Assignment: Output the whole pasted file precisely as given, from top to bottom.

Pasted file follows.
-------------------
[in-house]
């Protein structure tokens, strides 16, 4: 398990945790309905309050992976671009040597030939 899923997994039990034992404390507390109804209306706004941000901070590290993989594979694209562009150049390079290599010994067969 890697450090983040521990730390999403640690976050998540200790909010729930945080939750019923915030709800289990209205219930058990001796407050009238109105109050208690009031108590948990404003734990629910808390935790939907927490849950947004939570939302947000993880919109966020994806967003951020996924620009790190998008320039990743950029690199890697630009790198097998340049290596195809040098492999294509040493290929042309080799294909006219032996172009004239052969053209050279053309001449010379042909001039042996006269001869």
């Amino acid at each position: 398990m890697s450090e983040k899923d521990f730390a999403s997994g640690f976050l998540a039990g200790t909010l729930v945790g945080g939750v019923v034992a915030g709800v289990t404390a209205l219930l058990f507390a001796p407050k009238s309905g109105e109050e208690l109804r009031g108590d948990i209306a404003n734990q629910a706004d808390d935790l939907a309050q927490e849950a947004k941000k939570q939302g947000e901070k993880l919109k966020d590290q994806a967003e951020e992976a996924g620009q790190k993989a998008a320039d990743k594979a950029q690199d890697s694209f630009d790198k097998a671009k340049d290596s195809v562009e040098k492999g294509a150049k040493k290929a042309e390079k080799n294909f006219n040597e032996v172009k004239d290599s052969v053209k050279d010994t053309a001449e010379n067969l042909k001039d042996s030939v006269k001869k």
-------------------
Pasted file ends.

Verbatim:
[in-house]
């Protein structure tokens, strides 16, 4: 398990945790309905309050992976671009040597030939 899923997994039990034992404390507390109804209306706004941000901070590290993989594979694209562009150049390079290599010994067969 890697450090983040521990730390999403640690976050998540200790909010729930945080939750019923915030709800289990209205219930058990001796407050009238109105109050208690009031108590948990404003734990629910808390935790939907927490849950947004939570939302947000993880919109966020994806967003951020996924620009790190998008320039990743950029690199890697630009790198097998340049290596195809040098492999294509040493290929042309080799294909006219032996172009004239052969053209050279053309001449010379042909001039042996006269001869």
């Amino acid at each position: 398990m890697s450090e983040k899923d521990f730390a999403s997994g640690f976050l998540a039990g200790t909010l729930v945790g945080g939750v019923v034992a915030g709800v289990t404390a209205l219930l058990f507390a001796p407050k009238s309905g109105e109050e208690l109804r009031g108590d948990i209306a404003n734990q629910a706004d808390d935790l939907a309050q927490e849950a947004k941000k939570q939302g947000e901070k993880l919109k966020d590290q994806a967003e951020e992976a996924g620009q790190k993989a998008a320039d990743k594979a950029q690199d890697s694209f630009d790198k097998a671009k340049d290596s195809v562009e040098k492999g294509a150049k040493k290929a042309e390079k080799n294909f006219n040597e032996v172009k004239d290599s052969v053209k050279d010994t053309a001449e010379n067969l042909k001039d042996s030939v006269k001869k």